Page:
Yosemite contract renewal sparks job loss fears

The Fresno BeeMay 13, 2014 

Concession employees in Yosemite National Park held a rally in front of the visitor's center on Tuesday to call for job and wage security before the park service seeks proposals on a new vendor contract this summer.

Delaware North Companies Parks & Resort has operated Yosemite's hospitality, food and beverage services since 1993.

The company had a 15-year contract that was extended twice over the years, said Scott Gediman, parks spokesman.

But that agreement is set to expire next year and the National Park Service is putting the contract out to bid.

Workers are asking the park service to include language in the contract to ensure that longtime employees be able to keep their jobs and maintain their wages if a new company is picked.

"We have workers who have been in the park 25 years and 40 years, predating the current concessionaire," said Sarah McDermott, a research analyst with Unite Here Local 19, the union representing concession workers. "For these people, Yosemite is their home and community and they want to keep their jobs and benefits."

Yosemite has the park service's largest concession contract that like many standard agreements comes up for renewal as times and companies change, Gediman said. He declined to comment about the jobs.

Delaware North is the park's primary concessionaire employing nearly 1,500 people at the peak of tourism season as cooks, servers, housekeepers, cashiers and tour guides.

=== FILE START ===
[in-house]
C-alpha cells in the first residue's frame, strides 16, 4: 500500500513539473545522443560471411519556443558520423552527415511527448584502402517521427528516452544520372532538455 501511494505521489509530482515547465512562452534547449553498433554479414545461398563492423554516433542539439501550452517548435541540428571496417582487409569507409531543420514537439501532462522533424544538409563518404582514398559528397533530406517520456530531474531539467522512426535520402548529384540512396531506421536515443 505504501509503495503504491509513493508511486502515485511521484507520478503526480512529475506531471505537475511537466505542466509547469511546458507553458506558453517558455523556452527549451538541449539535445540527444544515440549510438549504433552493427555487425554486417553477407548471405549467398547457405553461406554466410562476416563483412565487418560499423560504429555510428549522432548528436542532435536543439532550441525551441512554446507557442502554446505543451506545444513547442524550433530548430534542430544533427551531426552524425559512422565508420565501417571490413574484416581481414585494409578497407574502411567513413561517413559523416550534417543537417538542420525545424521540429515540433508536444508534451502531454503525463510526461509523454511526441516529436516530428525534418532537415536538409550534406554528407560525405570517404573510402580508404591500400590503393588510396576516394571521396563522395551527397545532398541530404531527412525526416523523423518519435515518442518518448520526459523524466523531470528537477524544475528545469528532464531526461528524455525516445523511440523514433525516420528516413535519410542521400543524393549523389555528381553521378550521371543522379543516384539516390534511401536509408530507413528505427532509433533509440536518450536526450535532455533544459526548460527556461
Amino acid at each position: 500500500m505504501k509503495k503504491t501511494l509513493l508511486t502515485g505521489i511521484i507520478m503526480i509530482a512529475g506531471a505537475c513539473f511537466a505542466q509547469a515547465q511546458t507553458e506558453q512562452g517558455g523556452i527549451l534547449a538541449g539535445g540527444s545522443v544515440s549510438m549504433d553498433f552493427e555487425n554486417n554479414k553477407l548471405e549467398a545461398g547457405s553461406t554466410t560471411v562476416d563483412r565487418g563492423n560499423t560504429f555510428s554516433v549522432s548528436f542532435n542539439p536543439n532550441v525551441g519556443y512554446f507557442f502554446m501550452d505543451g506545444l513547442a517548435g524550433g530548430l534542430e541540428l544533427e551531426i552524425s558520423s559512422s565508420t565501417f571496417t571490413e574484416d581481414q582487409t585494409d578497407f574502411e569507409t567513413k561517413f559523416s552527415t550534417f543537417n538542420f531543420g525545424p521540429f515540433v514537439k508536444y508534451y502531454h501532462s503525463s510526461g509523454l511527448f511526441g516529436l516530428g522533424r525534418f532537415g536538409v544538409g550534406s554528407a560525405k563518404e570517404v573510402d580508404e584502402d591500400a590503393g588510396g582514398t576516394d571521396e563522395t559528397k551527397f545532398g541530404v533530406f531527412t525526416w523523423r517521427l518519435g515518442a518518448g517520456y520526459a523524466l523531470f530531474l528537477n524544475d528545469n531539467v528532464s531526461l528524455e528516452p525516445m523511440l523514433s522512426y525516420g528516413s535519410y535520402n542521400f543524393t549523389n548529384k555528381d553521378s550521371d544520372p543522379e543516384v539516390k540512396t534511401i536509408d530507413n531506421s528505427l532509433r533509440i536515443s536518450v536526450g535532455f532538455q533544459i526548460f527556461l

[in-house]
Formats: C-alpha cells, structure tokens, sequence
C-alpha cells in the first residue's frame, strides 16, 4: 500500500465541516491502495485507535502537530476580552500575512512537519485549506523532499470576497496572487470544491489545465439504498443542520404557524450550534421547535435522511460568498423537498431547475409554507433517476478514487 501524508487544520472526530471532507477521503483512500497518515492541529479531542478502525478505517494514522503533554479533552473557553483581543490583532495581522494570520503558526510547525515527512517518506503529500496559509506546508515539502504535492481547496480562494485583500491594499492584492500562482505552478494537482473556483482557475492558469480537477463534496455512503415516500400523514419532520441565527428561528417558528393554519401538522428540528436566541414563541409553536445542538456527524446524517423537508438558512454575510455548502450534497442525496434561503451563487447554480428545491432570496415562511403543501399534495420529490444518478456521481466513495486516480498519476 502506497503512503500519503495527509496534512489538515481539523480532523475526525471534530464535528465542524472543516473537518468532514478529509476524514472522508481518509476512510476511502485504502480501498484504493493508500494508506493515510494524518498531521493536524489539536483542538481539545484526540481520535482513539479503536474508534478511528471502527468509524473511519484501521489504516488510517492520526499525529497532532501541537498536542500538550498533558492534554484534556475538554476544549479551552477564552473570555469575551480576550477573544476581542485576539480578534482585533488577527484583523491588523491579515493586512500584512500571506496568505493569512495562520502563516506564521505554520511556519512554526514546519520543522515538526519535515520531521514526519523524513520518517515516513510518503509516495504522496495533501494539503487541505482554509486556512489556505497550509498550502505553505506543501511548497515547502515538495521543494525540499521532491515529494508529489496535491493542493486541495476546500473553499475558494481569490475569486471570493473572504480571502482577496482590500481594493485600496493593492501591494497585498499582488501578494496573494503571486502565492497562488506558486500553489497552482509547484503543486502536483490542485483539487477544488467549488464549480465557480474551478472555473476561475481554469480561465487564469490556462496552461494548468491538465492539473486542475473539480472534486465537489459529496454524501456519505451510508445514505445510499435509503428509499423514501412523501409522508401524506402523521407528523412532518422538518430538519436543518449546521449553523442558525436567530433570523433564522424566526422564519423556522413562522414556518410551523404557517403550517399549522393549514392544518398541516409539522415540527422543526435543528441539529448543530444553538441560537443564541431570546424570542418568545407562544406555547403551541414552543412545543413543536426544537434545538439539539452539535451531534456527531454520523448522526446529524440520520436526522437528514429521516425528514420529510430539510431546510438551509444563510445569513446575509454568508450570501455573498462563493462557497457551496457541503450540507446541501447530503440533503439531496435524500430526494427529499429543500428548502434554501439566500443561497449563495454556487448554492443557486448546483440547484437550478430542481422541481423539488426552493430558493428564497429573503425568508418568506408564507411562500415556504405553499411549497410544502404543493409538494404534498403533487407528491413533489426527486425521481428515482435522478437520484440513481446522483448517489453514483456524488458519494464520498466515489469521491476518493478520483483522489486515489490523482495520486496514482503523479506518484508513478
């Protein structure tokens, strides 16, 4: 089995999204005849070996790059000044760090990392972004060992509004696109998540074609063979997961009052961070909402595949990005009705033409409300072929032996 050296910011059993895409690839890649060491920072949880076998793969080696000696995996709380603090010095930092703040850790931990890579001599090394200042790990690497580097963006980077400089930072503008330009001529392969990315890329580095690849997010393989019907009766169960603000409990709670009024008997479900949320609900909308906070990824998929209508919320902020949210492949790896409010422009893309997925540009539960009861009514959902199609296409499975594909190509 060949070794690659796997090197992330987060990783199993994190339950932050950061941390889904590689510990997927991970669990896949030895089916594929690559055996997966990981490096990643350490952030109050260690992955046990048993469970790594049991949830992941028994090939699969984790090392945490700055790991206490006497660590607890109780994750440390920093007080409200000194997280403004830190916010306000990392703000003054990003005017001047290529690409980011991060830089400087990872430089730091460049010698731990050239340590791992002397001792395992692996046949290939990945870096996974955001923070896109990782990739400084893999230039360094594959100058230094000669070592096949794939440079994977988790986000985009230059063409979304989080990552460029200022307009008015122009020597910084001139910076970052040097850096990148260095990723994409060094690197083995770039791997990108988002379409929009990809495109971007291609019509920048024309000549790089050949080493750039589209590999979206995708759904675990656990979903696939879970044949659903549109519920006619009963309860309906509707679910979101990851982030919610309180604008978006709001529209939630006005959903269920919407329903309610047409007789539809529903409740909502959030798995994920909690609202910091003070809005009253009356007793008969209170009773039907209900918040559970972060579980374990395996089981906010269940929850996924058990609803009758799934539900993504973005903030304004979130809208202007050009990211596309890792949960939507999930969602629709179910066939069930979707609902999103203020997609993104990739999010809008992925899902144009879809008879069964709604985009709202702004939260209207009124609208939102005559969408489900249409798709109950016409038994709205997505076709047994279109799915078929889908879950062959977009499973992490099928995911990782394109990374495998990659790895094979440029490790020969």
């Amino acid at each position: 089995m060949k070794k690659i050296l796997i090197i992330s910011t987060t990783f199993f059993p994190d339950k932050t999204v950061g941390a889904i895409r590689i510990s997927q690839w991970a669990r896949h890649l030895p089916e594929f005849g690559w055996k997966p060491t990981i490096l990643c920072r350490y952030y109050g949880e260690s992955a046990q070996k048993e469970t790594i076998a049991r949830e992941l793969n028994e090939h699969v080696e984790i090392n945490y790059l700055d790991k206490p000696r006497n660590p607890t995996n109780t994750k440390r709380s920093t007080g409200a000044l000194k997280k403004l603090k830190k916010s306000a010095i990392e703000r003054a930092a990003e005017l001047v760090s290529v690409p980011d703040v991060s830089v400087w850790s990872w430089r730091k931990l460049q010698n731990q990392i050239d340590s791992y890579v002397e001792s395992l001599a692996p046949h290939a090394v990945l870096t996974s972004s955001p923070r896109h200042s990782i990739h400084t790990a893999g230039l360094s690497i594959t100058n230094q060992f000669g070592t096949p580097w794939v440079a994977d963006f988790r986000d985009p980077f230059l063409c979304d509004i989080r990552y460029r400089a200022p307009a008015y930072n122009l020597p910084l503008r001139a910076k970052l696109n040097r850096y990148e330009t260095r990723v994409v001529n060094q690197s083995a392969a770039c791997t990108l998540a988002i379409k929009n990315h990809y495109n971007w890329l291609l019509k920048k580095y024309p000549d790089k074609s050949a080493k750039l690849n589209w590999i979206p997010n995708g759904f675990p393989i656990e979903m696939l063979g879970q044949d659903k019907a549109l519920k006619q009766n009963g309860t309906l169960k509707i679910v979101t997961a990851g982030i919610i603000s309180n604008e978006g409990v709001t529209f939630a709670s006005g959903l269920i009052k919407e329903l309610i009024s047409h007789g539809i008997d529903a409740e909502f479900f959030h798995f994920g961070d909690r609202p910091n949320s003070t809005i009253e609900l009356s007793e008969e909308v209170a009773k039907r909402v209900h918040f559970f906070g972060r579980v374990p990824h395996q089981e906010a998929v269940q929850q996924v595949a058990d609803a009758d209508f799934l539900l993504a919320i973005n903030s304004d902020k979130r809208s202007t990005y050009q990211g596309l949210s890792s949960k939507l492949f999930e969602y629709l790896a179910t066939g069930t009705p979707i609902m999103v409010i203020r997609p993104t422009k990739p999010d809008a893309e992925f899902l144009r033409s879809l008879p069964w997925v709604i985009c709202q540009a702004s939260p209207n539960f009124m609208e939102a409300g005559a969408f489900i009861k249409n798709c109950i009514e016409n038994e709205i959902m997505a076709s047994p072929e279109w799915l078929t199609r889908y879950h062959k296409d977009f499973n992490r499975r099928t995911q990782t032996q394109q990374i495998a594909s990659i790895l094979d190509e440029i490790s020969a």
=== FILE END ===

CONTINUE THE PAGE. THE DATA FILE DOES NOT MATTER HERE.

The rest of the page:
More than 100 people attended Tuesday's rally, including Mark Deger who has worked in Yosemite since 1989. He is a waiter at the Ahwahnee Hotel and is a volunteer firefighter and logistics person. He and his wife raised three children in El Portal.

"There's nothing to say that current employees are going to still be employees," Deger said. "As longtime community members and parents, we need assurances. I have three kids in college right now. I need to know that I have income coming in."

Deger said there was language in the 1993 contract that helped employees retain their jobs when Delaware North came in. This time around there has been no discussion about the new contract, he said.

"There's something about the continuity of service," Deger said. "If you take people that have been doing a job for a long time and doing it well and replace them with new people, what is that service going to look like? We are Yosemite."

The reporter can be reached at (559) 441-6495, blee@fresnobee.com or @bonhialee on Twitter.

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